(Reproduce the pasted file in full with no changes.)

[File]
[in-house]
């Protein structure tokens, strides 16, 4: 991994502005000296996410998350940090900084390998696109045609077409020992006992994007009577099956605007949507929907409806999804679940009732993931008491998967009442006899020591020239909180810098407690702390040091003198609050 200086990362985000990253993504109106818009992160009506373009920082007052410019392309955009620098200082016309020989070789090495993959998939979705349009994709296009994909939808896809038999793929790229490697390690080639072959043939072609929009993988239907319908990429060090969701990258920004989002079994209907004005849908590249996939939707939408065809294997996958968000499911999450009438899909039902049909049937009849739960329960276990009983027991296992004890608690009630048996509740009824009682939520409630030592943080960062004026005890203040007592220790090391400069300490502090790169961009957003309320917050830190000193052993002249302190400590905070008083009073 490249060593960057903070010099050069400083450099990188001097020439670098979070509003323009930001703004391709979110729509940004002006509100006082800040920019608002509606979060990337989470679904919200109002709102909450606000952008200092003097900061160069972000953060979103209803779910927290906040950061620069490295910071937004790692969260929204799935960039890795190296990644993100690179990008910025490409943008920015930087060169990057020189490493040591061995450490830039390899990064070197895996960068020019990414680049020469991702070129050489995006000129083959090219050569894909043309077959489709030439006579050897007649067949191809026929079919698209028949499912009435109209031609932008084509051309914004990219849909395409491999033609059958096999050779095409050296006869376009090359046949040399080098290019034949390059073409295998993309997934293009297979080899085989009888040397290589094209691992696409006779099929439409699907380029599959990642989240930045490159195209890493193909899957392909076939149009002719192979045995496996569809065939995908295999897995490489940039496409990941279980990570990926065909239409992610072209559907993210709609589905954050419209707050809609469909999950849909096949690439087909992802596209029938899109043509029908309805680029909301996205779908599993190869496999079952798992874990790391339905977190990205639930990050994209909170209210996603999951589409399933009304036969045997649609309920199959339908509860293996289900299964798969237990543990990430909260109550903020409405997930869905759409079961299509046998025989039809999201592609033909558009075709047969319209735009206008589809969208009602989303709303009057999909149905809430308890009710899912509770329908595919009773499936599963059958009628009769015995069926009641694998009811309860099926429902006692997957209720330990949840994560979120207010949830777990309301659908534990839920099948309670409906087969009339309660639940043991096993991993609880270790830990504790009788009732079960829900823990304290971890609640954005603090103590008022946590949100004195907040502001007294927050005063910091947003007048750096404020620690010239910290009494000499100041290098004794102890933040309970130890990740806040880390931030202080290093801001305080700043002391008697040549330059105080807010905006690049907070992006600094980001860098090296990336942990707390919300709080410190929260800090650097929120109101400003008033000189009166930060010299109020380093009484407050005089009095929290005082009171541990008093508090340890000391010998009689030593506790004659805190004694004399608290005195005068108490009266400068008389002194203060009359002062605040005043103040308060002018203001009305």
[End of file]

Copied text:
[in-house]
């Protein structure tokens, strides 16, 4: 991994502005000296996410998350940090900084390998696109045609077409020992006992994007009577099956605007949507929907409806999804679940009732993931008491998967009442006899020591020239909180810098407690702390040091003198609050 200086990362985000990253993504109106818009992160009506373009920082007052410019392309955009620098200082016309020989070789090495993959998939979705349009994709296009994909939808896809038999793929790229490697390690080639072959043939072609929009993988239907319908990429060090969701990258920004989002079994209907004005849908590249996939939707939408065809294997996958968000499911999450009438899909039902049909049937009849739960329960276990009983027991296992004890608690009630048996509740009824009682939520409630030592943080960062004026005890203040007592220790090391400069300490502090790169961009957003309320917050830190000193052993002249302190400590905070008083009073 490249060593960057903070010099050069400083450099990188001097020439670098979070509003323009930001703004391709979110729509940004002006509100006082800040920019608002509606979060990337989470679904919200109002709102909450606000952008200092003097900061160069972000953060979103209803779910927290906040950061620069490295910071937004790692969260929204799935960039890795190296990644993100690179990008910025490409943008920015930087060169990057020189490493040591061995450490830039390899990064070197895996960068020019990414680049020469991702070129050489995006000129083959090219050569894909043309077959489709030439006579050897007649067949191809026929079919698209028949499912009435109209031609932008084509051309914004990219849909395409491999033609059958096999050779095409050296006869376009090359046949040399080098290019034949390059073409295998993309997934293009297979080899085989009888040397290589094209691992696409006779099929439409699907380029599959990642989240930045490159195209890493193909899957392909076939149009002719192979045995496996569809065939995908295999897995490489940039496409990941279980990570990926065909239409992610072209559907993210709609589905954050419209707050809609469909999950849909096949690439087909992802596209029938899109043509029908309805680029909301996205779908599993190869496999079952798992874990790391339905977190990205639930990050994209909170209210996603999951589409399933009304036969045997649609309920199959339908509860293996289900299964798969237990543990990430909260109550903020409405997930869905759409079961299509046998025989039809999201592609033909558009075709047969319209735009206008589809969208009602989303709303009057999909149905809430308890009710899912509770329908595919009773499936599963059958009628009769015995069926009641694998009811309860099926429902006692997957209720330990949840994560979120207010949830777990309301659908534990839920099948309670409906087969009339309660639940043991096993991993609880270790830990504790009788009732079960829900823990304290971890609640954005603090103590008022946590949100004195907040502001007294927050005063910091947003007048750096404020620690010239910290009494000499100041290098004794102890933040309970130890990740806040880390931030202080290093801001305080700043002391008697040549330059105080807010905006690049907070992006600094980001860098090296990336942990707390919300709080410190929260800090650097929120109101400003008033000189009166930060010299109020380093009484407050005089009095929290005082009171541990008093508090340890000391010998009689030593506790004659805190004694004399608290005195005068108490009266400068008389002194203060009359002062605040005043103040308060002018203001009305």